Worlwide acceptance of D30 Committee composites standards depends on international participation in their development
Rich Fields, chairman of ASTM Committee D30 on Composite Materials and an ASTM Fellow, is employed at Lockheed Martin Missiles and Fire Control - Orlando, in Orlando, Fla. U.S.A, where he is a member of the Group Technical Staff and senior staff research engineer - composite structures and materials. He also
Unrestricted Participation The Path To Global Acceptance Of Standards
Committee D30 on Composite Materials of ASTM International (West Conshohocken, Pa., U.S.A.) has been developing standards for high-performance composites since 1964, and has grown and matured with the field of advanced composites, as industry and market acceptance for composite products has advanced. D30 focuses on the development and maintenance of international standard test methods for high-performance composites (including sandwich constructions and materials), as well as standard practices, guides and terminology that support these test methods. Rather than create standard material specifications, D30 supports the specification work of other standards groups, especially subcommittee P17 of the Society of Automotive Engineers (SAE). D30 also works closely with other industry standardization groups, such as the Composite Materials Handbook Committee (a/k/a MIL-HDBK-17), and numerous other ASTM Committees such as D20 on Plastics. Uses for D30 standards include material and process development and specification, design and analysis of composite structures, and application research and development. D30 standards also tend to contain a strong tutorial element that is typically not available from other sources. All D30 standards are at least metric- or SI-unit- compatible; most are dual-unit standards (SI or English), a very few being SI-only.
Committee D30 now has 58 standards available and being maintained, along with at least 14 new standards in development. For those not familiar with recent progress, an important introduction to the released D30 standards was just completely revised, re-titled and updated in the 2004 release of D4762, Standard Guide to Testing Polymer Matrix Composite Materials. This standard references all current PMC-based D30 standards (as well as some applicable or often-referenced standards from other ASTM Committees) and summarizes their scope along with notes on their advantages and disadvantages. Recent progress includes approval of six new standards just in the past two years (see "Recently Published ASTM Committee D30 Standards") and 14 new draft standards are now in progress (see six in "Pending ASTM Committee D30 Standards").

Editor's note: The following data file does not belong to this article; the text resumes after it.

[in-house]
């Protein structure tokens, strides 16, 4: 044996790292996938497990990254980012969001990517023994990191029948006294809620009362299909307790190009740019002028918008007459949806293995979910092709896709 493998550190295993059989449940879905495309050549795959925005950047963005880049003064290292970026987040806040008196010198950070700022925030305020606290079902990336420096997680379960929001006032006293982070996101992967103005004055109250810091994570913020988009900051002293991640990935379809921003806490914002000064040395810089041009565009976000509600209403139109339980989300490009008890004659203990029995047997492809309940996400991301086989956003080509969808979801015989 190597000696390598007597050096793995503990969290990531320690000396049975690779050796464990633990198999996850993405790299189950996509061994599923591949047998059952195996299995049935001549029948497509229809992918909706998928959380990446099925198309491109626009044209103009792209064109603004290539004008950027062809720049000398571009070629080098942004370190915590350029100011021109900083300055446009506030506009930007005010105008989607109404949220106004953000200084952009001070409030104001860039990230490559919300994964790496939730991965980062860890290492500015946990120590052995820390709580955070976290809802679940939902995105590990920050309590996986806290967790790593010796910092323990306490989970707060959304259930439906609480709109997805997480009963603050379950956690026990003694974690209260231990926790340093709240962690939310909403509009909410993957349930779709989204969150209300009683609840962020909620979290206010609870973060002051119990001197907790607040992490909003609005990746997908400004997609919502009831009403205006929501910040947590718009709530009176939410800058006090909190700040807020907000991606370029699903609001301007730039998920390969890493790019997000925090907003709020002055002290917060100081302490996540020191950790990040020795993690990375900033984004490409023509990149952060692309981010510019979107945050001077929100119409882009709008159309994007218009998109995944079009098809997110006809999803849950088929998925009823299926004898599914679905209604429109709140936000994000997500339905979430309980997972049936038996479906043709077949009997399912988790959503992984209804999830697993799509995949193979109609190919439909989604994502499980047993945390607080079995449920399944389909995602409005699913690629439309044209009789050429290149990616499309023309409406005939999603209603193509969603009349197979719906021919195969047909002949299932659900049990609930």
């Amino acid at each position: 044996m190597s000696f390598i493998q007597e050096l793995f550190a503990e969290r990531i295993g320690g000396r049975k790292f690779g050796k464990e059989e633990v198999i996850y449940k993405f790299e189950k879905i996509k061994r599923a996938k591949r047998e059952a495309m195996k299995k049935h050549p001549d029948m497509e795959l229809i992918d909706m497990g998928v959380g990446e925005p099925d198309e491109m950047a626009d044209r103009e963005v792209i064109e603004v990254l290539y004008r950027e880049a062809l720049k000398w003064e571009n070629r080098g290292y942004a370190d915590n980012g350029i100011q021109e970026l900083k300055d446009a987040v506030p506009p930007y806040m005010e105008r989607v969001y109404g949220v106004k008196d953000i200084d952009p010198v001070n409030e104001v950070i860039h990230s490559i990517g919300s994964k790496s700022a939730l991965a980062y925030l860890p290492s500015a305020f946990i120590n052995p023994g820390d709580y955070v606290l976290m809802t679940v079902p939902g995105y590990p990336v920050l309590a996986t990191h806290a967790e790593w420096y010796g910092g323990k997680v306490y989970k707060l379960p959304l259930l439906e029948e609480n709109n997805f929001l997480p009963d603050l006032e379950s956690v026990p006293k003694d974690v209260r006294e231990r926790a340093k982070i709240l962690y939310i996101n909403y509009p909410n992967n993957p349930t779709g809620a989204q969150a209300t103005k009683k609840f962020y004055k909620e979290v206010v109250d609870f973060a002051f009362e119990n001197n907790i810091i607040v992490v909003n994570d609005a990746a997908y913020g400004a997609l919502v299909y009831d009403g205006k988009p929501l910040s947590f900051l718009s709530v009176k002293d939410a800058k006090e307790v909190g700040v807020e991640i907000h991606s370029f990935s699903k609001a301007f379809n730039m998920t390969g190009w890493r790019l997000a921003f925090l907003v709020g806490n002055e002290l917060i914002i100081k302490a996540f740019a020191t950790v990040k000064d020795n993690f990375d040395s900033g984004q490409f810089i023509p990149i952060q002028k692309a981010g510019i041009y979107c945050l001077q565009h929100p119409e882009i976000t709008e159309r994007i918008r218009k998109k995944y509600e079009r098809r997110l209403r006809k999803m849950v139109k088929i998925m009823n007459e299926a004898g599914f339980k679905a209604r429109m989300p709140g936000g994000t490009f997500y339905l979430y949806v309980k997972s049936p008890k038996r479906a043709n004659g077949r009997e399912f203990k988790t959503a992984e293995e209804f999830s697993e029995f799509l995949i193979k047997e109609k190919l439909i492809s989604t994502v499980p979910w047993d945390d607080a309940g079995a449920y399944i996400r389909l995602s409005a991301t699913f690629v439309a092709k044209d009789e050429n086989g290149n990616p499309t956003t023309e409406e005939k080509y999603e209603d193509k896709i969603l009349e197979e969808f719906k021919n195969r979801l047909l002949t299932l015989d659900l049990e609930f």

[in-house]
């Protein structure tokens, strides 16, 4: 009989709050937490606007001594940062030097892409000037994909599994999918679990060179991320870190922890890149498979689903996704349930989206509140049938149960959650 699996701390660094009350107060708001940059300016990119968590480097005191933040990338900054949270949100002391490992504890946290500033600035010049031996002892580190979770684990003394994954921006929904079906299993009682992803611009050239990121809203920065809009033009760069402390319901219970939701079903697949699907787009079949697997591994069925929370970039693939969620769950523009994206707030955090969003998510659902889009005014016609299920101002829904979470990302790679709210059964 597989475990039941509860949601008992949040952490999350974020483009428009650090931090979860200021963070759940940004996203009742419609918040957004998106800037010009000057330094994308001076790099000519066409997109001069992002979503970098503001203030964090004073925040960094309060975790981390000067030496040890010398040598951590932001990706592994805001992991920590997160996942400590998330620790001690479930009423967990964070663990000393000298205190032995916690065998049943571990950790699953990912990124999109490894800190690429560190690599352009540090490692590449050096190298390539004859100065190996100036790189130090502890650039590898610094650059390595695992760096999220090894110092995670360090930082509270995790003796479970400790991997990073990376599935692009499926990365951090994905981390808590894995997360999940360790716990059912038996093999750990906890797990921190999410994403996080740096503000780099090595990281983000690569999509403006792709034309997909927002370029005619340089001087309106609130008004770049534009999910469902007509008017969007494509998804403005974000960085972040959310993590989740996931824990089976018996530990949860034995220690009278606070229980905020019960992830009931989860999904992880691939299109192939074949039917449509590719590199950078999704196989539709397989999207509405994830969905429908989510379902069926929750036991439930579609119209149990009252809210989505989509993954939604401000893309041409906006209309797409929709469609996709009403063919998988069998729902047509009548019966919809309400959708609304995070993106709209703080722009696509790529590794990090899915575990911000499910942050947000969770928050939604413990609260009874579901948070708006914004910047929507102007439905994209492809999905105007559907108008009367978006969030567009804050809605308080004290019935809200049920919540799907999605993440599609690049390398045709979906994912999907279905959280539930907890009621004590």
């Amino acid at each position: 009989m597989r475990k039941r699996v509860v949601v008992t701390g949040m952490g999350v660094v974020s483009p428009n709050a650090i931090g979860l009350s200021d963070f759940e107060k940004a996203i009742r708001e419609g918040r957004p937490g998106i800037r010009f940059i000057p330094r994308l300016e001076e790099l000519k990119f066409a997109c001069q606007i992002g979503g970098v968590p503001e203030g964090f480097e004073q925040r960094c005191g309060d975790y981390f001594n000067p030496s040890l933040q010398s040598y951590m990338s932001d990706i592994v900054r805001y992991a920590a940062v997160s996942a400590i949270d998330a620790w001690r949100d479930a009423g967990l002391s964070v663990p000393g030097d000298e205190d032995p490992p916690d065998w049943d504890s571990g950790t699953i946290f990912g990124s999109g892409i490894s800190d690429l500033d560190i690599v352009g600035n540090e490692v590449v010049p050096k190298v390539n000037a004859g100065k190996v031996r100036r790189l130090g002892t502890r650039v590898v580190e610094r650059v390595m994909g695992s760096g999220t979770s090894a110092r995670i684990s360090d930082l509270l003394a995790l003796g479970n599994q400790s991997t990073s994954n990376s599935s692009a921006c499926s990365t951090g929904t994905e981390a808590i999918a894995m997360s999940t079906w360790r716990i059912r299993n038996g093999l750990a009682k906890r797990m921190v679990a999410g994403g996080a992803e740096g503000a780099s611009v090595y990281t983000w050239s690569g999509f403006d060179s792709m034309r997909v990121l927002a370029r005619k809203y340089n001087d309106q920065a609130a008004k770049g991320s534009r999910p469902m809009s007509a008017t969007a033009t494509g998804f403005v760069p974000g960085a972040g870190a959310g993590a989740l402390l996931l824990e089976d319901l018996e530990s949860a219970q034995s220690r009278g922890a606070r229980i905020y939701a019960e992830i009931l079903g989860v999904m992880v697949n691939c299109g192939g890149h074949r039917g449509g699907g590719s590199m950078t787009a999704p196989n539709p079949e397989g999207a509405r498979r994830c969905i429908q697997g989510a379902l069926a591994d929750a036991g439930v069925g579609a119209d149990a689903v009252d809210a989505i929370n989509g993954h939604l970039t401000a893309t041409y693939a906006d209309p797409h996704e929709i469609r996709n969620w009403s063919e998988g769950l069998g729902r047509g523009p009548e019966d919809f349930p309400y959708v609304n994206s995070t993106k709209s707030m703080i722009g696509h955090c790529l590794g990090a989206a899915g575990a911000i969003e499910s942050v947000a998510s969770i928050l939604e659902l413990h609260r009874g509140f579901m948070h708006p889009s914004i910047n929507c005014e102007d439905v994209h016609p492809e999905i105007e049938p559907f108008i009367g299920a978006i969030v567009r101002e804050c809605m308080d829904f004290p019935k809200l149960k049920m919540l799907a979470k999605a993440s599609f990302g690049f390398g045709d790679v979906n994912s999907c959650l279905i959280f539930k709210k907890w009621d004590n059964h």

The number of new standards may eventually slow, but the need for composites standards work will continue for the foreseeable future. We expect future efforts to focus on improving user-friendliness of the standards, improving integration with material specifications, increasing consistency between standards, and clarifying applicability and commonality of specimen type and loading configuration amongst the many possible material types and forms within their scopes.
Please be aware that, unlike some standards organizations, Committee D30 is not a restricted organization - essentially it is (or should be, if you have an interest in test methods for composites) you. D30 is composed of volunteer international experts, such as the readers of this magazine, from any and all stakeholders that have sufficient interest to join and participate. The 230+ current members of D30 represent leading experts from the major composites organizations around the world: suppliers, fabricators, end users, research laboratories, testing laboratories and government agencies. There is significant and rapidly growing international involvement, including at least 38 participants from more than 14 countries outside the U.S.
Committee D30 believes that open and transparent, volunteer-based, full-consensus standards development processes, such as those implemented by ASTM International, tend to produce a technically superior and more responsive result with broader acceptance than the one-country/one-vote processes of ISO. Also, while the scope of the counterpart committee within ISO, TC 61 on Plastics, includes composites, ISO TC 61 is far less focused on the needs of the suppliers and users of composites. In contrast, D30 focuses on the needs of stakeholders in composites, rather than attempting to force artificial harmonization with plastics-based standards. Overly broad test methods cannot serve all stakeholders well.
Electronic participation in D30 makes it easy for participants to interact and be involved, regardless of their geographic locations. We all know that competitive issues make distant travel and physical presence at meetings (while still desirable) ever more difficult. The only requirements for task-group-level participation in D30 standards development from anywhere in the world are: 1) an interest in the types of standards that are within the D30 scope and the ability to contribute to the development of such standards; 2) Internet and/or e-mail access; and 3) the ability to communicate in written technical English. Committee D30 welcomes your interest.
More information about Committee D30 activities is available from ASTM.